Welcome to another A LOOK AT article. In these articles, we share the beautiful work you are creating. If you’d like to see the other publications we’ve taken A LOOK AT thus far, you can find them here. The subject of today’s article is Aleksandr Yakolev’s Карайелъ.
We’d first like to thank Nikita (@hukumoc) for donating Карайелъ and providing translations. When someone is generous enough to send you a zine that they didn’t even produce, you know you’re in for something special. I’m glad to say that it didn’t disappoint.
Before I continue, I wish to preface the rest of this article by saying that I’ll be calling Карайелъ by its English translation of Karayel. This is not meant to cause offence, but to allow more people to know how to pronounce it and read this article without interruption. As for the name, it is in reference to the northwestern wind of Istanbul (as explained in the back of the zine). The name comes from the Turkish "kara", that is, "black", and "yel" - "wind". Now - on with the A LOOK AT.
This zine joins a host of publications we’ve already taken A LOOK AT about places. If you know the zines we’re referring to, you’ll know that this puts Karayel in excellent company. If you’re interested in other travel based zines, check out the following:
Soon to be joining this list will be Charlie Thom’s zine on Chernobyl, so keep an eye out for that one too.
The motive behind this zine is quite remarkable. The way that Aleksandr speaks about Karayel just oozes passion; it’s obvious that he loves the city as he describes it as “a paradise for street photography” due to the dense amount of never-ending streets that are filled with varying food vendors. For those of you that are multilingual, here is what it says:
This section at the bottom states that the following images are scans of silver-gelatin prints. Although this isn’t necessary in a zine, I think it’s brilliant. Not only does it demonstrate a technical understanding, but it demonstrates an obvious love of the medium and the subject. In a world where people are obsessed with churning out content thick and fast, I appreciate that Aleksandr has taken the time to produce such compelling images in both the streets of Istanbul and in the darkroom.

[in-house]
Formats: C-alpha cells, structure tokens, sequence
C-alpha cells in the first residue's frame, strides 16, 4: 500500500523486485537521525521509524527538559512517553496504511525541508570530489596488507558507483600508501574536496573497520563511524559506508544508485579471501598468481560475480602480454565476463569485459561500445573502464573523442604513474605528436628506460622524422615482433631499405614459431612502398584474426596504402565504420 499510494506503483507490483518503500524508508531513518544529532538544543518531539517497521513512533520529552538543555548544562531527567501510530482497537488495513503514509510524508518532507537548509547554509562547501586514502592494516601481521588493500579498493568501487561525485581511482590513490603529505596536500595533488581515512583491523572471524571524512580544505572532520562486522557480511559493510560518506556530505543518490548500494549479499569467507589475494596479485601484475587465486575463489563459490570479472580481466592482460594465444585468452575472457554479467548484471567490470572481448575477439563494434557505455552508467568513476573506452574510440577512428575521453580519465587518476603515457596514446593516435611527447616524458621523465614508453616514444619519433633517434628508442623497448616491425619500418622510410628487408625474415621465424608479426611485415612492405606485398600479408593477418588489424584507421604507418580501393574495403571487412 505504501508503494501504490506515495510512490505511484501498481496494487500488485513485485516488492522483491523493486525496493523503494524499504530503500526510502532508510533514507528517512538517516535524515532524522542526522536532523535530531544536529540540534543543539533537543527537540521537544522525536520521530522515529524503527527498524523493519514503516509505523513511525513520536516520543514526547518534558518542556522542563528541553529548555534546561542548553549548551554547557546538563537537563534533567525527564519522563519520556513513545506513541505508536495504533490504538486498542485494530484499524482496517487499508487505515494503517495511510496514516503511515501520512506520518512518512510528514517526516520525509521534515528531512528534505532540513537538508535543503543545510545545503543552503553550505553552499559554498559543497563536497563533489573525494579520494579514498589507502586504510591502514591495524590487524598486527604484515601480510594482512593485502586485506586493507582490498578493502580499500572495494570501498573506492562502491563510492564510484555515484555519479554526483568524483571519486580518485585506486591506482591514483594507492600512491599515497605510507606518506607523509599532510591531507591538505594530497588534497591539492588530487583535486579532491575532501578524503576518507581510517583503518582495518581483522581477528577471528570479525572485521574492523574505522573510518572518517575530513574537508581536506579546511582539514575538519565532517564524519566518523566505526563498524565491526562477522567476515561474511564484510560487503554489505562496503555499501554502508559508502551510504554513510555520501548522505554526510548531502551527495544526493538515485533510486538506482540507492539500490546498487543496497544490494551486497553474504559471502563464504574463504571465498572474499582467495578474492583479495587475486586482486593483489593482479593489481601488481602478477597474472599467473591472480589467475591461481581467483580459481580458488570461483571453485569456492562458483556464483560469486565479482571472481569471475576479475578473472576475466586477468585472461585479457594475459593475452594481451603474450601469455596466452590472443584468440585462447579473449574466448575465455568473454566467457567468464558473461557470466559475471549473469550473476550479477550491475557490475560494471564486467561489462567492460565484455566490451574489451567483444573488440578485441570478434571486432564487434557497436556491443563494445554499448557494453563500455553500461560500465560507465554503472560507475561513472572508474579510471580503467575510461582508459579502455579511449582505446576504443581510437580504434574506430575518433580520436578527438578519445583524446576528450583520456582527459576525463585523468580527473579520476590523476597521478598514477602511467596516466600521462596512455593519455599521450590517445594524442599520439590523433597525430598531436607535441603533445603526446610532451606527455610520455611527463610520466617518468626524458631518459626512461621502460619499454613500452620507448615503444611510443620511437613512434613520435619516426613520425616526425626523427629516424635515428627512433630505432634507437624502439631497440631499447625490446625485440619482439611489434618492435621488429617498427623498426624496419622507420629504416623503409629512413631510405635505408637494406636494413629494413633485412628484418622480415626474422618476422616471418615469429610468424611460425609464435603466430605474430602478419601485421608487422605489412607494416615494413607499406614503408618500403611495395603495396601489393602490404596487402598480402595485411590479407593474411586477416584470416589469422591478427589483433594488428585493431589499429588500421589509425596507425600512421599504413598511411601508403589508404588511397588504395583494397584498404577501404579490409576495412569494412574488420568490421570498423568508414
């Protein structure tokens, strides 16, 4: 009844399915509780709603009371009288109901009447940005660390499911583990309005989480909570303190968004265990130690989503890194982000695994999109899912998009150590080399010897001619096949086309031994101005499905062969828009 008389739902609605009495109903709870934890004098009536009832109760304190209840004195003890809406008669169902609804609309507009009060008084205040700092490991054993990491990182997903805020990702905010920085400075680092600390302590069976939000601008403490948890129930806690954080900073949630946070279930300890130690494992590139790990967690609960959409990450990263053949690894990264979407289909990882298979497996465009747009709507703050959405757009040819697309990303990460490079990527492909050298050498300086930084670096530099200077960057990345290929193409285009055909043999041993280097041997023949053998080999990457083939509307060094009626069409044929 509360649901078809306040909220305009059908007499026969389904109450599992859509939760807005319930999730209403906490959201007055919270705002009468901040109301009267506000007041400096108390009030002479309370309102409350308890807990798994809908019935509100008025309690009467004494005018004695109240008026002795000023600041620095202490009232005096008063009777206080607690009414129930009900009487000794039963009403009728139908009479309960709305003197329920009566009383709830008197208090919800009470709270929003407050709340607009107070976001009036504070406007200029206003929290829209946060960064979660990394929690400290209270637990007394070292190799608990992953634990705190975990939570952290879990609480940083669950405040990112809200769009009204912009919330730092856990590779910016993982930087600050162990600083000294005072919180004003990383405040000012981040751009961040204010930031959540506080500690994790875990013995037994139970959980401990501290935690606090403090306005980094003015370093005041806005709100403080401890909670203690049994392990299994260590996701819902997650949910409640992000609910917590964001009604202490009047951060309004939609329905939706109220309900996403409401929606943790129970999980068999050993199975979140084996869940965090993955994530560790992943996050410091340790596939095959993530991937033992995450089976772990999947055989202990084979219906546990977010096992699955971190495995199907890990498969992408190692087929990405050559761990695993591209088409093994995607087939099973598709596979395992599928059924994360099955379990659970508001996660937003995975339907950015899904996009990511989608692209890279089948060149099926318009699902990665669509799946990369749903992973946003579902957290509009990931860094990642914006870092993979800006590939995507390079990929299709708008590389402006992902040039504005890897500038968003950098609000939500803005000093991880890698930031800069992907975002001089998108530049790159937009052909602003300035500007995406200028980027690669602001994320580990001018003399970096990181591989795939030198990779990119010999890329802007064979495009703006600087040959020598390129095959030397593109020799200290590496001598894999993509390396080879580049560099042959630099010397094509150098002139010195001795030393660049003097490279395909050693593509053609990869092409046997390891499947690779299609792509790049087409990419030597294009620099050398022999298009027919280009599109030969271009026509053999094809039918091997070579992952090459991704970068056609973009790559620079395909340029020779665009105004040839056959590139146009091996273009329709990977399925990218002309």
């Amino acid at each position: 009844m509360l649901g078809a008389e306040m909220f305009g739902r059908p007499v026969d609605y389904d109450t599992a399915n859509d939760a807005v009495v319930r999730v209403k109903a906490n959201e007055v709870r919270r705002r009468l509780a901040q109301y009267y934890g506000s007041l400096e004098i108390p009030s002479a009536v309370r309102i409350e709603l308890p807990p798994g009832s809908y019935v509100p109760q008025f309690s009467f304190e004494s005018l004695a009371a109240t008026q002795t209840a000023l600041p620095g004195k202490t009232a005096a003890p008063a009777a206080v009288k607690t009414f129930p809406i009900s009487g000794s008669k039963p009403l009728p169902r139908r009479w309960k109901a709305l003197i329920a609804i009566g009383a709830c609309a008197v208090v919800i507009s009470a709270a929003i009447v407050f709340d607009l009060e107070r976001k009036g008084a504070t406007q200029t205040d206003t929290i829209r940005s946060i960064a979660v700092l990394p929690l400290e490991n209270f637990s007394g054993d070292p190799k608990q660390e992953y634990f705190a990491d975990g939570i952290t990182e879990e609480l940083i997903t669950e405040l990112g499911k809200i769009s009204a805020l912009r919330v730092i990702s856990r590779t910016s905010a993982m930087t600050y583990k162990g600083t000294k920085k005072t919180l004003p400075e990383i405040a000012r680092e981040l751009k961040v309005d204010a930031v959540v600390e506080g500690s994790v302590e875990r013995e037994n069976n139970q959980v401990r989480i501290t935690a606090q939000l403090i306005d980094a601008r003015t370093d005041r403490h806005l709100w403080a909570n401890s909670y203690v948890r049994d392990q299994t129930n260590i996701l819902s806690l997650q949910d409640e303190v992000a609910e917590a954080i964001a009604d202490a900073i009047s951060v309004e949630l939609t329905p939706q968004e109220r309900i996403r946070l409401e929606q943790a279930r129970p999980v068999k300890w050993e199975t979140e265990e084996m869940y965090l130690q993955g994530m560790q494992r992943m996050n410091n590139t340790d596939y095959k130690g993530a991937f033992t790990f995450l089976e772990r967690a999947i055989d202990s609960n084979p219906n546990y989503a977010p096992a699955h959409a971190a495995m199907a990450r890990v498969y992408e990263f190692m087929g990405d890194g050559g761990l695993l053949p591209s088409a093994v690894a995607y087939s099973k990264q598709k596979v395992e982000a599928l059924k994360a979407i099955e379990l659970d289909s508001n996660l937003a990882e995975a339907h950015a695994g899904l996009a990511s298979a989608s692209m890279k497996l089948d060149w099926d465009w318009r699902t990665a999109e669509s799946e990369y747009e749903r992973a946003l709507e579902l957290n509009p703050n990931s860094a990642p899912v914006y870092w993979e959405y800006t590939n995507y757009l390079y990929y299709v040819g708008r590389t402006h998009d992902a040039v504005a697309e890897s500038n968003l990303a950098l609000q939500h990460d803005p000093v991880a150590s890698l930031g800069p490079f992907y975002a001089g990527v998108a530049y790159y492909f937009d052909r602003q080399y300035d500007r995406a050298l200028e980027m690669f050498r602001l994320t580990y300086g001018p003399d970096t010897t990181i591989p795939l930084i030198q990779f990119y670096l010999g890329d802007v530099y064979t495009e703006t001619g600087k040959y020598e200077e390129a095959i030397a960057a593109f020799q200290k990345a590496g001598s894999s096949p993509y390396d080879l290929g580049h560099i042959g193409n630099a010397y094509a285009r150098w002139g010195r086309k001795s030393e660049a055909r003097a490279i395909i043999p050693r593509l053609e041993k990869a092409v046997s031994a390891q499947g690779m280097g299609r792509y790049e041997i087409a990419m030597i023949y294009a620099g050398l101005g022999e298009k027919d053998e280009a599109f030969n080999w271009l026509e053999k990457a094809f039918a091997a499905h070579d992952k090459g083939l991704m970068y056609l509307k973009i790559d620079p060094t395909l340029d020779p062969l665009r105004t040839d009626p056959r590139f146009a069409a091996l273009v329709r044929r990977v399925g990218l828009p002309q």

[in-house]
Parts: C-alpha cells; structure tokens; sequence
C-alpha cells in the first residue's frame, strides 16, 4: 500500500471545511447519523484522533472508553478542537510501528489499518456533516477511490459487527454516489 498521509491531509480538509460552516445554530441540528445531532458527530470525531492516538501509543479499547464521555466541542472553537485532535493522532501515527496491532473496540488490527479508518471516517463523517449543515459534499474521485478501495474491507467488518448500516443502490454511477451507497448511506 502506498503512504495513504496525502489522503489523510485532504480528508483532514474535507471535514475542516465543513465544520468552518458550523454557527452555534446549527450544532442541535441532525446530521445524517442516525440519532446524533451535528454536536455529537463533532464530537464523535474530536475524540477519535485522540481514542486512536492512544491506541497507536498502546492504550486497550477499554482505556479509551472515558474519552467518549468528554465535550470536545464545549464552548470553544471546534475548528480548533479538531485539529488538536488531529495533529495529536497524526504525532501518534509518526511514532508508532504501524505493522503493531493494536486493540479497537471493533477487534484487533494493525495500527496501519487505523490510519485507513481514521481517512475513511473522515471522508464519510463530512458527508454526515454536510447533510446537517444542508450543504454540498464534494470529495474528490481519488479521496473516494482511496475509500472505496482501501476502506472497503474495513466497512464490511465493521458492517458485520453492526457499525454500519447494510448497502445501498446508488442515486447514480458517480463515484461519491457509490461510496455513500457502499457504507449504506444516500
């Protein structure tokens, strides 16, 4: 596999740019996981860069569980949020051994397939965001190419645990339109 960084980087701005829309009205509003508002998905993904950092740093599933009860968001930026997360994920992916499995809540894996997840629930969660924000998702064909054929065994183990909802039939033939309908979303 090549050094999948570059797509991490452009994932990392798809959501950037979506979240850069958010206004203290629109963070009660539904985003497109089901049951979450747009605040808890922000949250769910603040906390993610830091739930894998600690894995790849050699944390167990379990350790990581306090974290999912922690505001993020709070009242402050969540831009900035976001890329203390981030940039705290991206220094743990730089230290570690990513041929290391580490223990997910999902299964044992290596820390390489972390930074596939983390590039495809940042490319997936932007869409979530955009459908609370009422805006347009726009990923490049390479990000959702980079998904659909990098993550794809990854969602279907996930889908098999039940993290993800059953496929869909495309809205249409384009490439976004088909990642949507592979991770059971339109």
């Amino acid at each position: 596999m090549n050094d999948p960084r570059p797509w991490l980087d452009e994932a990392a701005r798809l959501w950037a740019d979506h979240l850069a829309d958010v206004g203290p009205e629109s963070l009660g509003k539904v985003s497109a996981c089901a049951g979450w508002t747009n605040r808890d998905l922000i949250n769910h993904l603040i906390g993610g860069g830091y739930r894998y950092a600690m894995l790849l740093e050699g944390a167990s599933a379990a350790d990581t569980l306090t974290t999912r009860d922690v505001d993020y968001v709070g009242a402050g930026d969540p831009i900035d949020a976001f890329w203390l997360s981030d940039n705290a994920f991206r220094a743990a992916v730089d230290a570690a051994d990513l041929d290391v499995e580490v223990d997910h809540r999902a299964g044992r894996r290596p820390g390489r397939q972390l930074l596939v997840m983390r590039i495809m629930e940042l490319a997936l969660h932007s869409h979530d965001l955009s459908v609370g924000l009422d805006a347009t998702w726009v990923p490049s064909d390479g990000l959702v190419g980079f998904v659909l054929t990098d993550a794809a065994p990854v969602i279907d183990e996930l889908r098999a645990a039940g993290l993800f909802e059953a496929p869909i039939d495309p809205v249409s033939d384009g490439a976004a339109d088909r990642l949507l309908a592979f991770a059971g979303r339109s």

This zine does not have an abundance of pages or images, but that gives each spread extra value. Each image is more precious, and the narrative doesn’t become bland through over-saturation. This publication serves as an excellent example of “Quality, not quantity”.
The materials that Aleksandr has used are very good. The paper is thick and provides a rigidity to the zine that reminds me of other premium publications. The images are printed with a slight sheen, which means that the leap off the page. Monochrome images can often look flat on such paper as this, but not in this case. Below is an example of this.
As for the images, they build upon the story that Aleksandr tells at the start of this zine. It tells a story of a diverse city, full of cultural influences from both Europe and Asia. We are invited to experience the contrast of this city of both history and modern trends, and I think Aleksandr manages to represent this well in print.
The above examples show just how varied the streets really are. We see market stalls of food, rugs and ornate plates, but then there’s also mannequins with unusual clothing and a youthful man with his fashionable camouflage jacket. If you can look past the fact that I obviously know nothin about fashion, I’m sure you’ll come to agree with the point that I am making. This is the same city, but quite different sights. The fact that Aleksandr has collected such images and placed them together works well. It’s an excellent use of juxtaposition.
The images shown below demonstrate Aleksandr’s obvious understanding of sequencing. I find the following two spreads to be ever so playful.
Don’t you agree that this couple of spreads are very well executed? The second spread in particular is brilliant. The composition remains similar, but the interactions with the dogs are very different, and due to the way he’s captured it, it accentuates the differences - further bolstering the narrative.
Now I wish to share with you my favourite image from the whole zine:
This image perfectly sums up this zine for me; within one frame is countless stories. This scene is extraordinary. I don’t think it needs any explanation.
Карайелъ/Karayel is small zine that packs a punch. Even though it doesn’t feature as many photographs as other zines, it manages to convey a beautiful story about a city of two halves: historical & modern influences, European & Asian influences. Through Aleksandr’s eyes, we get to experience the true atmosphere of the dense and diverse streets of Istanbul.
As always, if you want to support us at YOUR EXHIBITION, you can do so by supporting the film community. If you have enjoyed this article, consider purchasing a copy of Карайелъ/Karayel from Aleksandr Yakolev here.
Lastly, consider sharing this article or any other A LOOK AT article with your friends. We’ve got a number of zines that we’re excited to share with you soon, and I’m sure there’s something for everyone in the archive to enjoy. You can find those articles here.